• On Sunday, police found the body of a former Iraqi Army officer at a fuel station in central Baghdad. Abbas Abdullah Fadhl had been shot to death in his car, they said. Another unidentified man was found shot dead in east Baghdad.
  • Sunday, U.S. Vice President Dick Cheney made a surprise visit to Iraq in which he suggested that the country's national elections were a major step toward withdrawing U.S. troops.

    Cheney's visit, under heavy security, was so secret that even Iraq's prime minister said he was surprised when he showed up for what he believed was a meeting with the U.S. ambassador only to see Cheney waiting to greet him.

    Cheney toured the country the same day President Bush gave a prime time speech on Iraq.

    "The participation levels all across the country were remarkable," Cheney told reporters after an hour-long briefing from the war's top military commanders. "And that's exactly what needs to happen as you build a political structure in a self-governing Iraq that can unify the various segments of the population and ultimately take over responsibility for their own security."

    The vice president visited with Iraq's leaders and military commanders in the Green Zone, saw an Iraqi troop training demonstration at Taji air base, lunched with soldiers who provided security for Thursday's election and gave a speech to troops.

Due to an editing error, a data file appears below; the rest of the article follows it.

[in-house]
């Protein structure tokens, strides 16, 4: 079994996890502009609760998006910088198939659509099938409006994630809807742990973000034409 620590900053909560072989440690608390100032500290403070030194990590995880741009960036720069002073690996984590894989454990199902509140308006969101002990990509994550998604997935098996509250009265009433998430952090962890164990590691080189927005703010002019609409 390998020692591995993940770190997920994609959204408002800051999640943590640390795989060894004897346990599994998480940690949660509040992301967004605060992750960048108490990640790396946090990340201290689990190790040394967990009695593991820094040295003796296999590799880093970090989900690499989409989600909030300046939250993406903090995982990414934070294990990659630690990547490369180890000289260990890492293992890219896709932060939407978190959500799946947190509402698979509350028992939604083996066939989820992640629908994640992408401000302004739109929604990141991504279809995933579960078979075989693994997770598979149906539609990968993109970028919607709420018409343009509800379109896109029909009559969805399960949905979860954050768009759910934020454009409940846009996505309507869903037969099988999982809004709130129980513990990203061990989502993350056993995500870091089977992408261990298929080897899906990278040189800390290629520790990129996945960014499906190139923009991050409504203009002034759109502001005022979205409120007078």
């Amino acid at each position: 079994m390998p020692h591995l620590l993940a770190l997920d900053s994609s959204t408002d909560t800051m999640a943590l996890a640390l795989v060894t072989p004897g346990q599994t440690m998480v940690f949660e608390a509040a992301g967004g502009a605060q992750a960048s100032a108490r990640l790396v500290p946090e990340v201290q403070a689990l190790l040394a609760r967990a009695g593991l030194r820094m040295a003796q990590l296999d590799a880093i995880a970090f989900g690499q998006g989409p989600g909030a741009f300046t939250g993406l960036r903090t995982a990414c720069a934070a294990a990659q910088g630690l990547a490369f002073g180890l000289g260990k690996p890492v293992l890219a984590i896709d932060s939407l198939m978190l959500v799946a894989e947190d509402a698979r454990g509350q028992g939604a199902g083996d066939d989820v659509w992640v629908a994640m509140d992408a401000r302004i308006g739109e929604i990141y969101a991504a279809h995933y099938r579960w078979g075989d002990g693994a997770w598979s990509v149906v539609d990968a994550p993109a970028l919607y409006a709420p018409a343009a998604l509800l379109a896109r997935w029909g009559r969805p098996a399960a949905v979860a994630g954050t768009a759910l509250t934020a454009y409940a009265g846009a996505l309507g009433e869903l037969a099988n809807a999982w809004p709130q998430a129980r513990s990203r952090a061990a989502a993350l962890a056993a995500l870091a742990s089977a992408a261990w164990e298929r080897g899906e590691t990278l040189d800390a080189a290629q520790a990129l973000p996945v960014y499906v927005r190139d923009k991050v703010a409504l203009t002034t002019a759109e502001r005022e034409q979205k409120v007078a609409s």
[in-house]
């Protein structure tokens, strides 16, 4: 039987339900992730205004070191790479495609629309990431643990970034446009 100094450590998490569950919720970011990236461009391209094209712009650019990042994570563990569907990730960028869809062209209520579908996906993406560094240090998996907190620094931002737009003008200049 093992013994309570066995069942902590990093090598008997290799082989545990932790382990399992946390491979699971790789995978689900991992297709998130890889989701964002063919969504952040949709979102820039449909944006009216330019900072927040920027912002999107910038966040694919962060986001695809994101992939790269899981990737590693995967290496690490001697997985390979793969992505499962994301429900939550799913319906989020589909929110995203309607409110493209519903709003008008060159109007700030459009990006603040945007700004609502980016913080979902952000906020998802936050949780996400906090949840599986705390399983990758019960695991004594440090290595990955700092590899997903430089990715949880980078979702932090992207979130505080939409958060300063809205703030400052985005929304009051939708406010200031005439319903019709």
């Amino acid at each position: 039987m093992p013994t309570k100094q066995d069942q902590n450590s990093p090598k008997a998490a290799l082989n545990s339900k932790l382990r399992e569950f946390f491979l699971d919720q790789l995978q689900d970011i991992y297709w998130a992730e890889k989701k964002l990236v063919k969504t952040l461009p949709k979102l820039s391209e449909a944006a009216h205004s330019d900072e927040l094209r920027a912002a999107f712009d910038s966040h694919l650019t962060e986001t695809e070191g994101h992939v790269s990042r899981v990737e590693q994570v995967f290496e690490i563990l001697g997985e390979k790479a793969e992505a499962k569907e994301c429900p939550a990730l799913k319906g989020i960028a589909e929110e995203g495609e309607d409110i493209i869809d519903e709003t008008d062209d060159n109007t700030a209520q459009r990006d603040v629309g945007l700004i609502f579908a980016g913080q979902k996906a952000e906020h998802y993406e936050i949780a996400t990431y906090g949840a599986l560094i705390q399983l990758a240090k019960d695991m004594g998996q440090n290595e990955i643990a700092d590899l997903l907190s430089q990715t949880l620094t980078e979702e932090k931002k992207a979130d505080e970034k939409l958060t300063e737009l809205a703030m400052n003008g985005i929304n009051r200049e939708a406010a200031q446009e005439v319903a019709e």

Millions of Iraqis voted Thursday to choose a four-year parliament in an election that passed peacefully around the country. Although no official figures have been released, authorities estimate just under 70 percent of Iraq's 15 million registered voters cast ballots.

    The big turnout, particularly among the disaffected Sunni Arab minority that boycotted January's election of a temporary legislature, have boosted hopes that increasing political participation may undermine the insurgency and allow U.S. troops to begin pulling out next year.

    Shiites account for about 60 percent of the country's estimated 27 million people, compared with 20 percent for Sunni Arabs. Both Shiite and Sunni political leaders have said they likely will have to form a coalition government together.

    Shiite Arabs and Kurds, two groups oppressed under the Sunni Arab-dominated regime of Saddam Hussein, allied to form the interim government that has ruled since last spring.

    He saw rows of housing for soldiers at Camp Victory fortified by concrete walls. Smoke for the trash fires burning throughout the occupied city drifted up toward his chopper.

    A majority of Americans have said they disapprove of President Bush's handling of the war, and the White House has been pushing back hard against calls for U.S. troop withdrawals.

    "You've heard some prominent voices advocating a sudden withdrawal of our forces from Iraq," Cheney told hundreds of American service members gathered to hear a "mystery guest." "Some have suggested that the war is not winnable and a few seem almost eager to conclude the struggle is already over. But they are wrong. The only way to lose this fight is to quit, and that is not an option."

    Cheney last visited Iraq in March 1991, when he was defense secretary for Mr. Bush's father, then-President George H.W. Bush. Cheney became the highest-ranking official in the current Bush administration to visit the country since President Bush's unannounced trip on Thanksgiving Day, November 2003.